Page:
Publication Place: United States
Abstract: The treatment of depression in primary care needs improvement. Previously, we reported that a nurse telecare intervention for treating depression in primary care clinics significantly improved treatment outcomes. The usefulness of nurse telecare, however, depends upon the feasibility of dissemination. In this report we describe nurse telecare and the steps required for implementation, and describe its dissemination in various settings. In addition to medication, which is managed by a primary care physician, the key elements of nurse telecare are focused behavioral activation, emotional support, patient education, promotion of treatment adherence, and monitoring of progress, delivered in ten brief telephone appointments over four months by primary care nurses. Support from key administrators and clinical champions is crucial to success. Nurses need "dedicated" scheduled time for telecare activities. Nurse telecare has been piloted and disseminated in diverse settings. The model required only small modifications for dissemination, and was implemented with minimal investment of resources and no negative impact on clinic operations.
Topic(s):
Education & Workforce See topic collection
93
A case series of buprenorphine/naloxone treatment in a primary care practice
Type: Journal Article
Authors: B. Doolittle, W. Becker
Year: 2011
Source:
Doolittle B, Becker W. A case series of buprenorphine/naloxone treatment in a primary care practice. Substance Abuse 2011;32:262-265, . https://doi.org/10.1080/08897077.2011.599256.
Publication Place: United States
Abstract: Physicians' adoption of buprenorphine/naloxone treatment is hindered by concerns over feasibility, cost, and lack of comfort treating patients with addiction. We examined the use of buprenorphine/naloxone in a community practice by two generalist physicians without addiction training, employing a retrospective chart review. From 2006-2010, 228 patients with opiate abuse/dependence were treated with buprenorphine/naloxone using a home-induction protocol. Multiple co-morbidities including diabetes (23% of patients), hypertension (36%), Hepatitis C (43%), and depression (74%) were concurrently managed. In this diverse sample, 1/228 experienced precipitated withdrawal during induction. Of the convenience subsample analyzed (n = 28), 82% (+/-10%) had negative urine drug tests for opioids; 92% (+/-11%) were negative for cocaine; 88% (+/-12%) were positive for buprenorphine. This case series demonstrated feasibility and safety of a low-cost buprenorphine/naloxone home induction protocol employed by generalists. Concurrent treatment of multiple comorbidities conforms with the patient-centered medical home ideal. Randomized trials of this promising approach are needed.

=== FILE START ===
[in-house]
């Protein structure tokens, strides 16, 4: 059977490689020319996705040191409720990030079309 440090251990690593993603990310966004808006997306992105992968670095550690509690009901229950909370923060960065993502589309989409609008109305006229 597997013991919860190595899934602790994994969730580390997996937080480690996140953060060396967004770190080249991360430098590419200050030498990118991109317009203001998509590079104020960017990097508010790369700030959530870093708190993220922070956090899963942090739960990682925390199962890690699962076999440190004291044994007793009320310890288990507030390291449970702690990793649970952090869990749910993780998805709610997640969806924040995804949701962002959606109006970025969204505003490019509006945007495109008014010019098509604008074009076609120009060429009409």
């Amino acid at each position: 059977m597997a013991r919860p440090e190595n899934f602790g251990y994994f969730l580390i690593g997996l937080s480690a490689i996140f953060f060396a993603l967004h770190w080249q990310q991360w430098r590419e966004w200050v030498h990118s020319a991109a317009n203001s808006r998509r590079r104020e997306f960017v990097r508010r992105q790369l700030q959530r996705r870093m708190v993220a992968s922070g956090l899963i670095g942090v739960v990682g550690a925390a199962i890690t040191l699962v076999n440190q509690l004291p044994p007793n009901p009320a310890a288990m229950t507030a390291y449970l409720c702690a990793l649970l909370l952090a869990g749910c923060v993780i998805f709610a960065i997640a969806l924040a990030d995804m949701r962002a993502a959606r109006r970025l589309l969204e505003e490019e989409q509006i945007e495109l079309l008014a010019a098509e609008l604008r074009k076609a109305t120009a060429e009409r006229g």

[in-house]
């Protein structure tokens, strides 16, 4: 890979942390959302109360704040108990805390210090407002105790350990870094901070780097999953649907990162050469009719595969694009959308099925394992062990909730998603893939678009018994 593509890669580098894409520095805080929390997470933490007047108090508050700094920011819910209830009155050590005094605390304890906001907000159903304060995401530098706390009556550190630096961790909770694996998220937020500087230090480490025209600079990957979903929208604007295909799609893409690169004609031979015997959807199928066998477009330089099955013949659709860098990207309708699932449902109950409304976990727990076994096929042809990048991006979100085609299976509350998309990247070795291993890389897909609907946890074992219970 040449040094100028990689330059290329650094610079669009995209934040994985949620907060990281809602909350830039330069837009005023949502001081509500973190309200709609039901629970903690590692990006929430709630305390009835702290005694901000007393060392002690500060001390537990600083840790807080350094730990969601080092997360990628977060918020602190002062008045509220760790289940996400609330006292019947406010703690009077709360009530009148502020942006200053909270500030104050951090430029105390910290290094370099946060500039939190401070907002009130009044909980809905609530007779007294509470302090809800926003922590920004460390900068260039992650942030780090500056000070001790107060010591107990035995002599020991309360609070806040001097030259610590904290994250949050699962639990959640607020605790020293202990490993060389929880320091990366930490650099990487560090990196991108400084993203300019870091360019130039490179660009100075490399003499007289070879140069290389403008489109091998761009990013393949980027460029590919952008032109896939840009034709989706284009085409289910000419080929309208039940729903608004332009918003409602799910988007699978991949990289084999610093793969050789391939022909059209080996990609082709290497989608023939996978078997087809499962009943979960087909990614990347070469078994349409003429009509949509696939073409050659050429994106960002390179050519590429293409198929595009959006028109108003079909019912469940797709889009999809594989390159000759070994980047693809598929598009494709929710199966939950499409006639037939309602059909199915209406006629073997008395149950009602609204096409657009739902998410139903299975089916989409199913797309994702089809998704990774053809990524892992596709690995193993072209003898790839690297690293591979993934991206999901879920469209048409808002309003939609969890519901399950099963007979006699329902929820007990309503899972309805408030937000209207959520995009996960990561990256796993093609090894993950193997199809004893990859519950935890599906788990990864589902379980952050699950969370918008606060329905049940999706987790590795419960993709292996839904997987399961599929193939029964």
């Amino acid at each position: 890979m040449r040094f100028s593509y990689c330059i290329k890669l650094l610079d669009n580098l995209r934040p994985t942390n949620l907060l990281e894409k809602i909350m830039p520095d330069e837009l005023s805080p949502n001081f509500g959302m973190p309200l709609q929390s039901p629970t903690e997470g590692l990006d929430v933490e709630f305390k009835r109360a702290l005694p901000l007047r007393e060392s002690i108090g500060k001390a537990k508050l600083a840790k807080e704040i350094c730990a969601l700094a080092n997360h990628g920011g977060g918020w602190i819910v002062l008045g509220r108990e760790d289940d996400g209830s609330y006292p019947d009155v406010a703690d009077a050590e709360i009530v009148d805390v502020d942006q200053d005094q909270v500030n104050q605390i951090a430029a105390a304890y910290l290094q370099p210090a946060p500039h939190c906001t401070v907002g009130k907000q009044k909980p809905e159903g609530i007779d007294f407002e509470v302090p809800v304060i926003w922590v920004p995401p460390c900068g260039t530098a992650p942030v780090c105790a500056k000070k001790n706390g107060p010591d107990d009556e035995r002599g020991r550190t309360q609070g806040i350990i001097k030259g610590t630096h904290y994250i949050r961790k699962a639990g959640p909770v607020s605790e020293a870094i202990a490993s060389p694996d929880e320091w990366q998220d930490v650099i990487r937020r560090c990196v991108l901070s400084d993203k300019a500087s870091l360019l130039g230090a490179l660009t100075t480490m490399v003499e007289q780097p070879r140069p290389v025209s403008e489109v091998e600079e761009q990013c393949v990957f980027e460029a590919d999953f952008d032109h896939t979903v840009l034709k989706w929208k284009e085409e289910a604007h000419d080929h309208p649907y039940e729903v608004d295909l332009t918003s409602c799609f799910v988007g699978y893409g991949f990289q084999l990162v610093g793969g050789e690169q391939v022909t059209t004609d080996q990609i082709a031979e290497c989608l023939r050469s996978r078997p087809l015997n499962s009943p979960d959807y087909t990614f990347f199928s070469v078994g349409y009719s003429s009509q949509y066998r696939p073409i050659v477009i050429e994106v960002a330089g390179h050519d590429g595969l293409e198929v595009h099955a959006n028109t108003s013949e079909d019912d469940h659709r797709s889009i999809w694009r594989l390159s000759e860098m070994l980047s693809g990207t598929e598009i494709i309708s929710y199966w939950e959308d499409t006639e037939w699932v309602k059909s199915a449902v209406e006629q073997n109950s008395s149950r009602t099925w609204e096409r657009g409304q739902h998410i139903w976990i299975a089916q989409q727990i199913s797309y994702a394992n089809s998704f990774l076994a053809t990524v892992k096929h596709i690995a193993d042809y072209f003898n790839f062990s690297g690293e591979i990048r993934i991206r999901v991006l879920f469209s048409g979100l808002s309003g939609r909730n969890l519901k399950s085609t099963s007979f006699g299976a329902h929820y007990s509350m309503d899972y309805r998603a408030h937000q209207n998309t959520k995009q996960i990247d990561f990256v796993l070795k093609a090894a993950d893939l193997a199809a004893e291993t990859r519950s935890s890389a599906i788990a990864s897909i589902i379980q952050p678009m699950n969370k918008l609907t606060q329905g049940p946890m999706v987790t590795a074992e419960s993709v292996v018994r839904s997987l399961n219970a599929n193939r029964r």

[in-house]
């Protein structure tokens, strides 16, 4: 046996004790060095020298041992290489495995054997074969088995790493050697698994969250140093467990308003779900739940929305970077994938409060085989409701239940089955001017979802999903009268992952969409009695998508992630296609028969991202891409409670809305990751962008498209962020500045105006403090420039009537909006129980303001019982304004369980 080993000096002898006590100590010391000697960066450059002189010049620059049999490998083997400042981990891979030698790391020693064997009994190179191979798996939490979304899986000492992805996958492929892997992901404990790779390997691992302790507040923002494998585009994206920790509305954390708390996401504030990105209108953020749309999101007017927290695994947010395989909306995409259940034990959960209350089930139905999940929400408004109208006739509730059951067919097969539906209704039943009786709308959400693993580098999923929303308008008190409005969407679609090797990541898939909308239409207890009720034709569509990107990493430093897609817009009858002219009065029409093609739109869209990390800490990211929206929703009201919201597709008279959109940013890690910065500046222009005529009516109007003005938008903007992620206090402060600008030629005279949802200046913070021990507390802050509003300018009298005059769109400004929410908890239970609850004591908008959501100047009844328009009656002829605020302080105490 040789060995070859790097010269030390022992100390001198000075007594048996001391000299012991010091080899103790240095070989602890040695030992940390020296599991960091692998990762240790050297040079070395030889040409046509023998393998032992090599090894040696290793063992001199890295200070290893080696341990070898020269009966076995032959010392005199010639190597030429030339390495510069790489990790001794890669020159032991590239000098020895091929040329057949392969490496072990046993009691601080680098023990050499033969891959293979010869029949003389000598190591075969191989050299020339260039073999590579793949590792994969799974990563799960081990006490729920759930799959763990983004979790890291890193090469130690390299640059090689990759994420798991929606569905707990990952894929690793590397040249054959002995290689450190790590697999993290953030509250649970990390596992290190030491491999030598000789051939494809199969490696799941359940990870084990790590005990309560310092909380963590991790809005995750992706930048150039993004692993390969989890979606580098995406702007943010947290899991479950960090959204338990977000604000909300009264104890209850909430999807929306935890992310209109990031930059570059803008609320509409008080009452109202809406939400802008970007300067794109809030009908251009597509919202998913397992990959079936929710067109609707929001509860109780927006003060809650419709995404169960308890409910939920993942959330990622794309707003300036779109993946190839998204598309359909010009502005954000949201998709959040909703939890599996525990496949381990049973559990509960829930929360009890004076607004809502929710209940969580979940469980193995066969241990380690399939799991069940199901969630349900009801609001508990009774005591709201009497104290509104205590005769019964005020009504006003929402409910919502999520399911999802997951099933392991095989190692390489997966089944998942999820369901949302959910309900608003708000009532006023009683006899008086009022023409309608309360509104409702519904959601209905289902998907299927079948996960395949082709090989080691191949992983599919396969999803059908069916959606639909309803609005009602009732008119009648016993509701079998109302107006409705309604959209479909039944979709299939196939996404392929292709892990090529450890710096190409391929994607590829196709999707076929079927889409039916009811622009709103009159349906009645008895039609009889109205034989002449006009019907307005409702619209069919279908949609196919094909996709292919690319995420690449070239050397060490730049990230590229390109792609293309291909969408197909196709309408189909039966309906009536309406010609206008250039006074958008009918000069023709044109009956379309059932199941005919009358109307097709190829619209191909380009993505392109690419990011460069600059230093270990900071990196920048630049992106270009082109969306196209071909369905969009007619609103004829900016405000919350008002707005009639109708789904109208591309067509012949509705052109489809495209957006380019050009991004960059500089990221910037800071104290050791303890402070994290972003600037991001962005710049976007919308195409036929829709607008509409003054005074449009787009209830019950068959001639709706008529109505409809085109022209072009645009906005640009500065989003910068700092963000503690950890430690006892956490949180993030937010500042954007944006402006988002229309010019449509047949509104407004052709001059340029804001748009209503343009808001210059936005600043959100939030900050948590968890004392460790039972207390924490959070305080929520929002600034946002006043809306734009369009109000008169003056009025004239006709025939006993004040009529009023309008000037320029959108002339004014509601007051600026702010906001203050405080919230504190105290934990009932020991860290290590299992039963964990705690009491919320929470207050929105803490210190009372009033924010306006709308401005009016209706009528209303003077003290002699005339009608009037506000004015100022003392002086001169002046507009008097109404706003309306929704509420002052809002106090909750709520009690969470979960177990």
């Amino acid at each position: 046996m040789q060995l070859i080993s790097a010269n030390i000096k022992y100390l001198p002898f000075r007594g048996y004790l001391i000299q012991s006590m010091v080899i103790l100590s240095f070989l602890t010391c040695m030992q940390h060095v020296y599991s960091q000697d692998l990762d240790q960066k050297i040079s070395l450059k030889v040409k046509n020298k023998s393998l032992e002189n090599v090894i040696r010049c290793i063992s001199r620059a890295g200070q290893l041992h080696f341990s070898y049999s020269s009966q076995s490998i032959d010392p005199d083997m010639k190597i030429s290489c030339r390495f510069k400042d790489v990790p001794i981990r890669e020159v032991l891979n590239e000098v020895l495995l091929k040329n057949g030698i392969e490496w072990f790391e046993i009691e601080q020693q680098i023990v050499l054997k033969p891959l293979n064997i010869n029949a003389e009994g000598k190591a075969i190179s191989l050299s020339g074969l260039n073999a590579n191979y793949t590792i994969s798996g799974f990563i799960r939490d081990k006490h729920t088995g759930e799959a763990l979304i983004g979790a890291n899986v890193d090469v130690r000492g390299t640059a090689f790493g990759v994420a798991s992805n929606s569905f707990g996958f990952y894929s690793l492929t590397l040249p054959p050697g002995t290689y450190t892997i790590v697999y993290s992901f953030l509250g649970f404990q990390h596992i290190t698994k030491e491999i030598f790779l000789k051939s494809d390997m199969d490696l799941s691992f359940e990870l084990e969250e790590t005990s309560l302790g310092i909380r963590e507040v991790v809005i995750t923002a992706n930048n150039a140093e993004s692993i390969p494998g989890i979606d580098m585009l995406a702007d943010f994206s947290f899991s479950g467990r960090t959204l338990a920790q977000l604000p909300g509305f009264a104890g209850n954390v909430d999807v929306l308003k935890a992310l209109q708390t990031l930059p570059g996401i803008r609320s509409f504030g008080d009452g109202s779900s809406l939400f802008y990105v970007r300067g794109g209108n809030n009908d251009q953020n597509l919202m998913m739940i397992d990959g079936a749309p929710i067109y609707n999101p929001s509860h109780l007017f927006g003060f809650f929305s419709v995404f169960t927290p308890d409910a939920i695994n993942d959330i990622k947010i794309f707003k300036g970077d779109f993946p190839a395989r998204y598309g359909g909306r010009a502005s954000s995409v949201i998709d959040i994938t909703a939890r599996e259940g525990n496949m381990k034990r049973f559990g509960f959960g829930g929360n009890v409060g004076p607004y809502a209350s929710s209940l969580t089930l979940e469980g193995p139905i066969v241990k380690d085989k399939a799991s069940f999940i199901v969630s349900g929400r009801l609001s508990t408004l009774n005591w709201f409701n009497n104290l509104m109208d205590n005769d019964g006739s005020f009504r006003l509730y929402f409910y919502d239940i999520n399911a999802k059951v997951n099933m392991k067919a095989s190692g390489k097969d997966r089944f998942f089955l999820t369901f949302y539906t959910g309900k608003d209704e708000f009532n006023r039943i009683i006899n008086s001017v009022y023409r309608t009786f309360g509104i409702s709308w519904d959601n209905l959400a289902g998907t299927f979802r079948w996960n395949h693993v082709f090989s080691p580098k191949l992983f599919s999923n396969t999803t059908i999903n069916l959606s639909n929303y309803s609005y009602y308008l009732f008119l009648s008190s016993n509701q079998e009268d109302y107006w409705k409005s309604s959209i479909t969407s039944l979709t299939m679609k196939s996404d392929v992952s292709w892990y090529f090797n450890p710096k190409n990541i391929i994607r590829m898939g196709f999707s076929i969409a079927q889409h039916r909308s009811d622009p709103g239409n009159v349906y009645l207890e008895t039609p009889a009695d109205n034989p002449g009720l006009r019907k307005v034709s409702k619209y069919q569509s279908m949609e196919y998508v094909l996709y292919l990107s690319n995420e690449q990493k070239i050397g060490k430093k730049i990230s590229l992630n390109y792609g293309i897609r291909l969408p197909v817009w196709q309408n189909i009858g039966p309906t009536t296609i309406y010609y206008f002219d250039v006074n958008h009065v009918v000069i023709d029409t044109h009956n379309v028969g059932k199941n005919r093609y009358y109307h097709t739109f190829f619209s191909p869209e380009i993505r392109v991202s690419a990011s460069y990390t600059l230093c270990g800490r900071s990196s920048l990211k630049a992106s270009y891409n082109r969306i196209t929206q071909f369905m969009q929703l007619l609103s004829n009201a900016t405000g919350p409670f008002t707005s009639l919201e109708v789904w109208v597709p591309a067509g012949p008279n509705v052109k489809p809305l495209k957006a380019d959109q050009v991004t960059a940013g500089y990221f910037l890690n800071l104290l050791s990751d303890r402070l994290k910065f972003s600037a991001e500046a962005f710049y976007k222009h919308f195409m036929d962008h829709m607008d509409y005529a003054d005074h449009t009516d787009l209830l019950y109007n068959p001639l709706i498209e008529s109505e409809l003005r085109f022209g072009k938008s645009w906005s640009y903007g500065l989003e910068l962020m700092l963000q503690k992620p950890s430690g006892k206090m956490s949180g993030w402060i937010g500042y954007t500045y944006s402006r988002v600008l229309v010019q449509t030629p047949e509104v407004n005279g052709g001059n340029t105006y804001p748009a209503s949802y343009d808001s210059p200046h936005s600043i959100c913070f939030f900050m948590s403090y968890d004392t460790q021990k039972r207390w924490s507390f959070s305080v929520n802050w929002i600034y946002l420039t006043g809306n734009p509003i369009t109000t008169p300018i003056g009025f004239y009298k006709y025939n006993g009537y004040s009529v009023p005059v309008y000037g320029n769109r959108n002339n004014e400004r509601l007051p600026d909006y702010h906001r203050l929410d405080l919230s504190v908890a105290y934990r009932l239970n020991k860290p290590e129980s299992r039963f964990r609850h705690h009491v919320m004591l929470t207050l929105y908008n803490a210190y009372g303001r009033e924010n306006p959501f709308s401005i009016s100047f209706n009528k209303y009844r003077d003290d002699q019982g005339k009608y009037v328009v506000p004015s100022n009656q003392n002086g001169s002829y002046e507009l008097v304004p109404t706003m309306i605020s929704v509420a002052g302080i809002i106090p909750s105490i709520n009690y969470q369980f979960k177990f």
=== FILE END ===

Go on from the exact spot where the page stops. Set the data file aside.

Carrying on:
Topic(s):
Opioids & Substance Use See topic collection
,
Medical Home See topic collection
94
A case study evaluation of a community multidisciplinary team in South East England using a mixed-method approach
Type: Journal Article
Authors: J. W. Muscat
Year: 2020
Source:
Muscat JW. A case study evaluation of a community multidisciplinary team in South East England using a mixed-method approach. The British Journal Of General Practice : The Journal Of The Royal College Of General Practitioners 2020;70. https://doi.org/10.3399/bjgp20X711569.
Publication Place: England
Topic(s):
Education & Workforce See topic collection
,
Measures See topic collection
95
A case study of early experience with implementation of collaborative care in the Veterans Health Administration
Type: Journal Article
Authors: M. Tai-Seale, M. E. Kunik, A. Shepherd, J. Kirchner, A. Gottumukkala
Year: 2010
Source:
Tai-Seale M, Kunik ME, Shepherd A, Kirchner J, Gottumukkala A. A case study of early experience with implementation of collaborative care in the Veterans Health Administration. Population Health Management 2010;13:331-337, . https://doi.org/10.1089/pop.2009.0082.
Publication Place: United States
Abstract: Primary care remains critically important for those who suffer from mental disorders. Although collaborative care, which integrates mental health services into primary care, has been shown to be more effective than usual care, its implementation has been slow and the experience of providers and patients with collaborative care is less well known. The objective of this case study was to examine the effects of collaborative care on patient and primary care provider (PCP) experiences and communication during clinical encounters. Participating physicians completed a self-administered visit reconstruction questionnaire in which they logged details of patient visits and described their perceptions of the visits and the influence of collaborative care. Audio recordings of visits were analyzed to assess the extent of discussion about colocated mental health services and visit time devoted to mental health topics. The main outcome measures were the extent of discussion and recommendation for collaborative care during clinical visits and providers' experiences based on their responses to the visit reconstruction questionnaire. Providers surveyed expressed enthusiasm about collaborative care and cited the time constraint of office visits and lack of specialty support as the main reasons for limiting their discussion of mental health topics with patients. Despite the availability of mental health providers at the same clinic, PCPs missed many opportunities to address mental health issues with their patients. Ongoing education for PCPs regarding how to conduct a "warm handoff" to colocated providers will need to be an integral part of the implementation of collaborative care.
Topic(s):
General Literature See topic collection
96
A Case Study of Implementing Grant-Funded Integrated Care in a Community Mental Health Center
Type: Journal Article
Authors: M. Aby
Year: 2020
Source:
Aby M. A Case Study of Implementing Grant-Funded Integrated Care in a Community Mental Health Center. The Journal Of Behavioral Health Services & Research 2020;47:293-308, . https://doi.org/10.1007/s11414-019-09671-7.
Abstract: